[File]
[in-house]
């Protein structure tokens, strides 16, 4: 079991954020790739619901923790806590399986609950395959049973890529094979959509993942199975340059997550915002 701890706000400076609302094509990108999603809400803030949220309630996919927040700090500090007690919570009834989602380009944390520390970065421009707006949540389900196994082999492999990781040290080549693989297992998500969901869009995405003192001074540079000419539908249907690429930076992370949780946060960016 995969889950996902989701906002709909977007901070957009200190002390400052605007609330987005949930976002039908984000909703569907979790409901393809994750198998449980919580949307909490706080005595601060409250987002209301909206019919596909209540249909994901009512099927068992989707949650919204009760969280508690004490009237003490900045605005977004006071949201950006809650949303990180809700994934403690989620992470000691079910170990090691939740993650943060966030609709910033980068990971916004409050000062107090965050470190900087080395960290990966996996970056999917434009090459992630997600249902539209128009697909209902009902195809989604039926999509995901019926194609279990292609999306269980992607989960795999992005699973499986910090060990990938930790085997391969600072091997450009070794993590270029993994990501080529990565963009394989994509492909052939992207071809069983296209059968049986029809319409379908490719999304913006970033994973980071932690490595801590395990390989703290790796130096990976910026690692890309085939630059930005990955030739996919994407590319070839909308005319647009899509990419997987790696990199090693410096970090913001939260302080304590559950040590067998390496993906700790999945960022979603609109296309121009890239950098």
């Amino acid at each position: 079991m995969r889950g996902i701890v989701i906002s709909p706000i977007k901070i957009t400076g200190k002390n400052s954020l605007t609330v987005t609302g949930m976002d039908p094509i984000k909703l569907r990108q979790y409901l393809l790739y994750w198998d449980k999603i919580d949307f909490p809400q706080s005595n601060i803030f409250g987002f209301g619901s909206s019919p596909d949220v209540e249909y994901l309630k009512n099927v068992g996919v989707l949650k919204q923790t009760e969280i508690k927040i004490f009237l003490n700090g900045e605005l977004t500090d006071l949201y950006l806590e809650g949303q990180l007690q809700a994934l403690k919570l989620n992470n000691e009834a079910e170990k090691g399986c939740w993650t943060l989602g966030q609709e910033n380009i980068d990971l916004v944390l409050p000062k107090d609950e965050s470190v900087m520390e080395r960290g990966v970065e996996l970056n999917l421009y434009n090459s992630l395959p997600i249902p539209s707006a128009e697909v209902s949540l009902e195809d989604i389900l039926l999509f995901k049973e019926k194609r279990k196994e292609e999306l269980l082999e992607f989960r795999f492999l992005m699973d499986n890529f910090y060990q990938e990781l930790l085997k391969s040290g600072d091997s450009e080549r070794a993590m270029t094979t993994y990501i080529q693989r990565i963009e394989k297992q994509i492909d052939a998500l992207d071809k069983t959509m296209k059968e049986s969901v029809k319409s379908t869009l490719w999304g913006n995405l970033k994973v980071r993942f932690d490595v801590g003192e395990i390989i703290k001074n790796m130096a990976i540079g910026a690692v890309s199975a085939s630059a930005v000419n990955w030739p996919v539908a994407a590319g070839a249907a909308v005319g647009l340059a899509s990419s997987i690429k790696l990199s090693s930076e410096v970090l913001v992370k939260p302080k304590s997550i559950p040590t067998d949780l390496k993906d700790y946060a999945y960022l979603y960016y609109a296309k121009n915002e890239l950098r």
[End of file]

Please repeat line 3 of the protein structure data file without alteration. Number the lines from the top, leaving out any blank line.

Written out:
């Amino acid at each position: 079991m995969r889950g996902i701890v989701i906002s709909p706000i977007k901070i957009t400076g200190k002390n400052s954020l605007t609330v987005t609302g949930m976002d039908p094509i984000k909703l569907r990108q979790y409901l393809l790739y994750w198998d449980k999603i919580d949307f909490p809400q706080s005595n601060i803030f409250g987002f209301g619901s909206s019919p596909d949220v209540e249909y994901l309630k009512n099927v068992g996919v989707l949650k919204q923790t009760e969280i508690k927040i004490f009237l003490n700090g900045e605005l977004t500090d006071l949201y950006l806590e809650g949303q990180l007690q809700a994934l403690k919570l989620n992470n000691e009834a079910e170990k090691g399986c939740w993650t943060l989602g966030q609709e910033n380009i980068d990971l916004v944390l409050p000062k107090d609950e965050s470190v900087m520390e080395r960290g990966v970065e996996l970056n999917l421009y434009n090459s992630l395959p997600i249902p539209s707006a128009e697909v209902s949540l009902e195809d989604i389900l039926l999509f995901k049973e019926k194609r279990k196994e292609e999306l269980l082999e992607f989960r795999f492999l992005m699973d499986n890529f910090y060990q990938e990781l930790l085997k391969s040290g600072d091997s450009e080549r070794a993590m270029t094979t993994y990501i080529q693989r990565i963009e394989k297992q994509i492909d052939a998500l992207d071809k069983t959509m296209k059968e049986s969901v029809k319409s379908t869009l490719w999304g913006n995405l970033k994973v980071r993942f932690d490595v801590g003192e395990i390989i703290k001074n790796m130096a990976i540079g910026a690692v890309s199975a085939s630059a930005v000419n990955w030739p996919v539908a994407a590319g070839a249907a909308v005319g647009l340059a899509s990419s997987i690429k790696l990199s090693s930076e410096v970090l913001v992370k939260p302080k304590s997550i559950p040590t067998d949780l390496k993906d700790y946060a999945y960022l979603y960016y609109a296309k121009n915002e890239l950098r």